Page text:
No new permanent members in UN Security Council: IPU


The quest for permanent seats in the United Nations (UN) Security Council suffered a setback when the Inter-Parliamentary Union’s (IPU) informal interactive debate at the UN Headquarters leaned clearly for an inclusive council for promotion of global stability.
Parliamentarians and experts, who had gathered from across the globe for a two-day parliamentary hearing, rejected the idea that the future security council be based on power politics or national ambitions.
Instead, they called for an inclusive council, which is democratic in its composition, open in its working methods and accountable to UN member states for its actions. The council cannot be an exclusive club or function like an organisation of the elite, they added.
India, seeking a permanent seat in the reformed council had made a case for adding new members who had the “weight” to reflect current global power “realities”.
The interactive debate on the reform was part of the annual hearing of the IPU.
Intervening in the debate, Pakistan’s Deputy Chairman Senate Sabir Ali Baloch, who was leading a five-member parliamentary delegation, said by adding more permanent members, the council will become exclusive rather than inclusive. The idea of new permanent members will create new centers of power and privileges, he added.
Baloch said permanent members did not have to revert to the general assembly for their election. Therefore, they had no representation character or constituency among the general membership. This, he added, was contrary to any notion of inclusiveness. In order to enhance inclusiveness, the security council should have more elected members, he said.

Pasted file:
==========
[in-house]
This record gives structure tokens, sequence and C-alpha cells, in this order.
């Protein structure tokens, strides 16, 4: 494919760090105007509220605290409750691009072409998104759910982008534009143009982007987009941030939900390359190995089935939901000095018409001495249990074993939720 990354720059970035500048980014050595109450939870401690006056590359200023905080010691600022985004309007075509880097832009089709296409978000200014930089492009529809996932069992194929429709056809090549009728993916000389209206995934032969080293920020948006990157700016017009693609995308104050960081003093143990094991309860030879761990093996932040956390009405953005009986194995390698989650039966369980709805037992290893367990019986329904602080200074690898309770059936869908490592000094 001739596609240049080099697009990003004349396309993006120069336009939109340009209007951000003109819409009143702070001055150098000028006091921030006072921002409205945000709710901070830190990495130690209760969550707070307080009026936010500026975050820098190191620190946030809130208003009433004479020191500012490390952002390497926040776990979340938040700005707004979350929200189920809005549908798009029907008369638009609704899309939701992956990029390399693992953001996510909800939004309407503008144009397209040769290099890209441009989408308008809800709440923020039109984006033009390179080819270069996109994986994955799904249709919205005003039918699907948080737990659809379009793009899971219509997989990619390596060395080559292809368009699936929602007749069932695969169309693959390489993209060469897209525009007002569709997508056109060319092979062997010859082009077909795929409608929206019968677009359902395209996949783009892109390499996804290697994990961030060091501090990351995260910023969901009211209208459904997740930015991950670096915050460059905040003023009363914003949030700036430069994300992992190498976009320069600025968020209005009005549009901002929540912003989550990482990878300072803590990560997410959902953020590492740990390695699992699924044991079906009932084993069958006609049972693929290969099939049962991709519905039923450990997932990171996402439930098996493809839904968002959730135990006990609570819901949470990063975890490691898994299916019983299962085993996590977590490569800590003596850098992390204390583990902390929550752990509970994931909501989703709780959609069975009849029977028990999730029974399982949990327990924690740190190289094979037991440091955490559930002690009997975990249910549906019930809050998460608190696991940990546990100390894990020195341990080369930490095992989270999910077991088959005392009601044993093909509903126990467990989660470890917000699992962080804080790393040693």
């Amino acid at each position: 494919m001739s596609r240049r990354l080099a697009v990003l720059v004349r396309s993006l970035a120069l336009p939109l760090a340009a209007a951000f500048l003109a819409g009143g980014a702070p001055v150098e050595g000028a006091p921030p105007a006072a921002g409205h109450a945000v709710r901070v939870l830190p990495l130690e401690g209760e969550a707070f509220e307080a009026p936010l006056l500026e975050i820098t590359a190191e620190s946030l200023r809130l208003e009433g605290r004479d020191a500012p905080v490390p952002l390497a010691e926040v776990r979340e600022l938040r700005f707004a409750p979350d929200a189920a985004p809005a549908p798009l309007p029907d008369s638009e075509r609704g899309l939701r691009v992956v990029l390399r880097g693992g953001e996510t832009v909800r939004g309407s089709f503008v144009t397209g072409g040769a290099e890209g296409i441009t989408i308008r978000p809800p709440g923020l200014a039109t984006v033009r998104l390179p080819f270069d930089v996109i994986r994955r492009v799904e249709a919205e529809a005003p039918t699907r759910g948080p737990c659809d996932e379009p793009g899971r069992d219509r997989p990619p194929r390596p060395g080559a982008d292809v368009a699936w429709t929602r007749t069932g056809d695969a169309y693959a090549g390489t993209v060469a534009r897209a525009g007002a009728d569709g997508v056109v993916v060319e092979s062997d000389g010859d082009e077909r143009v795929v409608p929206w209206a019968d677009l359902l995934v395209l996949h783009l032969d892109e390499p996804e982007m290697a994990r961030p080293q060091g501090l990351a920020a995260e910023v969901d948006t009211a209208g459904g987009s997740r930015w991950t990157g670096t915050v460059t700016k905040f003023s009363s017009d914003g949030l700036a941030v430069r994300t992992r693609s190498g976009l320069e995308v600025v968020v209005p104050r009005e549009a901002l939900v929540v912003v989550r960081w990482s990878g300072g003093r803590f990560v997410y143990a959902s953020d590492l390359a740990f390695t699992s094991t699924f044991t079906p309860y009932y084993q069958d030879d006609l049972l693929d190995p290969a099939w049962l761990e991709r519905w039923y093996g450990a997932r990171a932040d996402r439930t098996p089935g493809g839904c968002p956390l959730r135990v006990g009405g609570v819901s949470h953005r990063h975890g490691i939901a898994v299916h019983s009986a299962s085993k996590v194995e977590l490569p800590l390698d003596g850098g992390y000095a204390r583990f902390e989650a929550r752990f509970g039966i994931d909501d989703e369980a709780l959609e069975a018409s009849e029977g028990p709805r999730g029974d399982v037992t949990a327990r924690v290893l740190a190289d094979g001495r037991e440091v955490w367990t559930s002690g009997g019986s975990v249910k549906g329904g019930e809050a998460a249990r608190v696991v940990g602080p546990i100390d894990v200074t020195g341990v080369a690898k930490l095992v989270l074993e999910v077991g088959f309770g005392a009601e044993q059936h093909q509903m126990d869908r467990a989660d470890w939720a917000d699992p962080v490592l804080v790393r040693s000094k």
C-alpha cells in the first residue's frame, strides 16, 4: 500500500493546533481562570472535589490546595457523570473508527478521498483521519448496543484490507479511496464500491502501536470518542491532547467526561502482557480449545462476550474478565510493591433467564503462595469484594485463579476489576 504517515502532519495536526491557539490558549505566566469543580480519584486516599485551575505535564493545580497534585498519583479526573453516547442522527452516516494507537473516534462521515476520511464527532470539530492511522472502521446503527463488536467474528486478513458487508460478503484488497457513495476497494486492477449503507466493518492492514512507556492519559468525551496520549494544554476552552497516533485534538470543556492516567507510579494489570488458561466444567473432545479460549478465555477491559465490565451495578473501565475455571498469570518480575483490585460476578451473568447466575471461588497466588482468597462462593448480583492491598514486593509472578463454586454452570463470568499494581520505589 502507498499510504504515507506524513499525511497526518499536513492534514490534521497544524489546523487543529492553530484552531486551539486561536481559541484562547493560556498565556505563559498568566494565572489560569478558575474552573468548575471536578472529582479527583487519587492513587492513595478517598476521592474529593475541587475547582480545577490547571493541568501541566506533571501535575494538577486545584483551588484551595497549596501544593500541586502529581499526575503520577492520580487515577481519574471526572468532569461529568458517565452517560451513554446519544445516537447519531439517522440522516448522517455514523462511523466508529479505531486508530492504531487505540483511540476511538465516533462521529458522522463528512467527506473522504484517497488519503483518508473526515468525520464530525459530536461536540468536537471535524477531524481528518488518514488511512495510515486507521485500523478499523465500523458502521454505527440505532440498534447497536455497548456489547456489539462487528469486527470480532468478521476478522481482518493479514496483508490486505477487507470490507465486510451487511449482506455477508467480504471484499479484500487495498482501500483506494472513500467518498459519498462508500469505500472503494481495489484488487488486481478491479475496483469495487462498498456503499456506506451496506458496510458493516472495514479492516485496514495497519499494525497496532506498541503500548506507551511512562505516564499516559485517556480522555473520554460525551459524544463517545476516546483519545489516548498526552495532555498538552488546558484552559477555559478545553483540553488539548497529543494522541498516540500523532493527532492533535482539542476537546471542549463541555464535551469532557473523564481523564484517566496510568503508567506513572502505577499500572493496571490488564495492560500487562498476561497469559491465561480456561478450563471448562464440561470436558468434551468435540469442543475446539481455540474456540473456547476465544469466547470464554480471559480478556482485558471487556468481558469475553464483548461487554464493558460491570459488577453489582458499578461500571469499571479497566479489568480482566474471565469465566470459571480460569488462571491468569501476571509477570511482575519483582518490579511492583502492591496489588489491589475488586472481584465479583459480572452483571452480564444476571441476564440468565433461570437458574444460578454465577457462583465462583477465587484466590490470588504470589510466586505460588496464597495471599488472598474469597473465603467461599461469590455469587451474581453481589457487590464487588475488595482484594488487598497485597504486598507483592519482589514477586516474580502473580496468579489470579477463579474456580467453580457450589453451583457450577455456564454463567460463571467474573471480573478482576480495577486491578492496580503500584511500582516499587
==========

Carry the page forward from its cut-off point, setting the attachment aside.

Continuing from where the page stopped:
He emphasised that new seats based on periodic elections will make the council more equitable, diverse and plural in terms of representation as well as more open and accountable to reflect the aspirations of the general membership, thereby increasing inclusiveness. Such a reform model, he said, would enhance the council’s ownership by all UN member states and further increase the credibility of its actions thus promoting global stability.
Other members of Pakistan’s delegation were Senator Mohsin Khan Leghari, Senator Malik Rashid Ahmed Khan, Senator Mukhtiar Ahmed Dhamrah and MNA Arif Aziz Sheikh.
The two-day IPU conference that concluded on Saturday included four sessions to discuss the role of parliaments in conflict prevention, reconciliation and peace building. As part of IPU’s efforts to support UN action to promote peace and security, participants of the conference identified ways the parliaments could strengthen UN field missions, its peace building commission and the human rights council in addition to examining the role of legislators in conflict mediation, transnational justice and truth and reconciliation.